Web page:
Despite the loss against South Africa, qualification for the quarter finals was still very much in Ireland’s hands going into their match versus Zimbabwe. Joyce and Balbirnie continued their good form with 112 and 97 respectively, and Dockrell hit 5 not out from 3 balls. Cameos from Kevin O’Brien and Wilson helped the Irish to 331 for 8.
Quick wickets, including Solomon Mire caught by Cusack off Dockrell, put Ireland on top early in the chase as Zimbabwe found themselves 74 for 4. But Brendan Taylor and Sean Williams put on 149 to put them back in the game, and despite periodic wicket losses after that, they needed seven runs from the final over with two wickets left.
Regis Chakabva was bowled first ball, and a single from Tendai Chatara brought the dangerous-looking Tawanda Mupariwa back on strike. He promptly hit the ball high over the bowler’s head, but not far enough – captain Will Porterfield took a fine catch charging in from the boundary to win the game for Ireland. Cusack, who bowled the final over, was the pick of the bowlers, taking four wickets. Dockrell had solid figures again, taking one wicket for 56 runs from his ten overs.
Ireland v India – India won by 8 wickets
Despite a good start with the bat, Ireland were outclassed by India in their fifth pool match. Porterfield and Stirling put on an opening partnership of 89, and Niall O’Brien made 75, but a lower order collapse limited Ireland to a disappointing 259 all out. Dockrell hit 6 from 12 balls, solely comprised of a powerful maximum off Ravindra Jadeja.
The Indian top order made light work of the target; Shikhar Dhawan hitting a century and Rohit Sharma 64. Virat Kohli and Ajinkya Rahane finished the job as India won with 13.1 overs to spare. Stuart Thompson (who played a few matches for Somerset 2nd XI in 2012) took both wickets as Dockrell was punished, conceding 44 runs from his five overs.
Ireland v Pakistan – Pakistan won by 7 wickets
It all came down to the final game against Pakistan, an almost-winner-takes-all shoot-out to conclude the group stage. Sadly, Ireland were never in it despite Porterfield’s century, and a total of 237 all out wasn’t enough even against a fragile Pakistan batting line-up. None of the Ireland batsmen were able to stick around long enough to properly assist their captain, and their second-highest score was Wilson’s 29. Dockrell hit one of only two sixes in the innings, this time off Wahab Riaz over midwicket as the left arm spinner scored 11 from 8 balls.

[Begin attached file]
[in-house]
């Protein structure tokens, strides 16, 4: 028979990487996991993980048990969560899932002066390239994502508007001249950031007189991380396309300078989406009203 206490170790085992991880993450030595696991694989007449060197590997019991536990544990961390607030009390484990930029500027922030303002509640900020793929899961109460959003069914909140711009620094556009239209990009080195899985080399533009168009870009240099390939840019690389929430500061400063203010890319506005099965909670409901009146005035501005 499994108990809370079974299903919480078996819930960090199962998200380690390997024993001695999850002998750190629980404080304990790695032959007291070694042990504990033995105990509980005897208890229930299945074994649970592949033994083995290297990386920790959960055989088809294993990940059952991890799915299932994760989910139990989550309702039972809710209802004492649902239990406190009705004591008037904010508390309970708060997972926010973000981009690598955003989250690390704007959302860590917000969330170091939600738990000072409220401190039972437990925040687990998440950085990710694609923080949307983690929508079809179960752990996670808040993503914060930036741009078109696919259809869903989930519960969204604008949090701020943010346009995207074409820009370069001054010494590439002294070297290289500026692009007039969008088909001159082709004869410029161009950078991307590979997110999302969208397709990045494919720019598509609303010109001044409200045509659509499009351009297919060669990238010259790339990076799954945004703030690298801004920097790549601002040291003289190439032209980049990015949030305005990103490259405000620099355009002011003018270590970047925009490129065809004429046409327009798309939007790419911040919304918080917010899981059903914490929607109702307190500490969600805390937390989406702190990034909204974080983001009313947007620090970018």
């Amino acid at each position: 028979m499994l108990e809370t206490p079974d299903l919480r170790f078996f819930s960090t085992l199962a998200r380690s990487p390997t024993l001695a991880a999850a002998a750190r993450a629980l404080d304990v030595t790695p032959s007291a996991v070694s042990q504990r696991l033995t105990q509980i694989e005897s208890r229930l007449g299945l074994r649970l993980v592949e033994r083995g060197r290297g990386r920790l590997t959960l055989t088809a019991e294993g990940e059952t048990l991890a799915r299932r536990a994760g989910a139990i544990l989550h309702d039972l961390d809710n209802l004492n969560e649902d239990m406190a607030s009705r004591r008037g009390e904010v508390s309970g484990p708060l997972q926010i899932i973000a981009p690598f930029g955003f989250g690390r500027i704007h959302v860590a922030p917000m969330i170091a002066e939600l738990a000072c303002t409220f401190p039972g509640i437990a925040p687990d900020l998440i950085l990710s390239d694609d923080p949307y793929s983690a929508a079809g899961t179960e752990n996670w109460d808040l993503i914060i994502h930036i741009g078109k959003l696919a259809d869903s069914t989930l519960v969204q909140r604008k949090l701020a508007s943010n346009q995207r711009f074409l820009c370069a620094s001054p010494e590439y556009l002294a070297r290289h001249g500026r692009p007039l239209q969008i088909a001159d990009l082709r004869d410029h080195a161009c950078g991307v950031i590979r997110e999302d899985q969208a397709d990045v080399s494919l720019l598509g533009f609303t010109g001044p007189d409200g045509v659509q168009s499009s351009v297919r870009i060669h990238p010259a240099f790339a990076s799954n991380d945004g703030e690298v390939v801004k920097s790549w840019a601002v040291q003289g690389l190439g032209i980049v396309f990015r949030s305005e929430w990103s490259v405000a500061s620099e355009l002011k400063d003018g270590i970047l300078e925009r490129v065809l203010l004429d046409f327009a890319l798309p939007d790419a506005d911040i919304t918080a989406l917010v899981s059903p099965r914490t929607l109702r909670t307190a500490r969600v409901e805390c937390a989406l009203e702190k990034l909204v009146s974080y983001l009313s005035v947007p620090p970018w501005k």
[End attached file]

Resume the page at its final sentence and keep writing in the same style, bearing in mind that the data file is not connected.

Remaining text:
The chase had a similar pattern to India’s, with both openers scoring big before cameos from Misbah-ul-Haq and Umar Akmal. Sarfraz Ahmed batted through the innings to finish on 101 not out and ensure Pakistan a knock-out berth ahead of Ireland. The Irish briefly harboured hope of a Pakistan collapse after Ahmed Shehzad (63) and Haris Sohail (3) fell in quick succession, but in the end Pakistan were too strong. Dockrell took more punishment, conceding 43 runs from his six overs without taking a wicket.
It was a sad end to the World Cup for Ireland, who had looked in a good position after three wins from their first four games. Sadly, this could be Ireland’s final World Cup appearance, for now at least, with the ICC reducing the tournament to ten teams for 2019. Porterfield expressed his frustration after their final game, questioning the point of them playing if they are going to be barred from the game’s premier tournament. But, despite this and their early elimination, Ireland’s 2015 World Cup campaign will be remembered as an eventful one.
Dockrell’s overall figures:
Not outs: 2
High score: 25
Strike rate: 63.52
Bowling and fielding:
Best bowling: 3/50
Strike rate: 57.60
- Coming soon on The Incider: In the second part of his review, Dan looks at Josh Davey’s World Cup, where the Scottish all-rounder became one of the tournament’s leading wicket takers.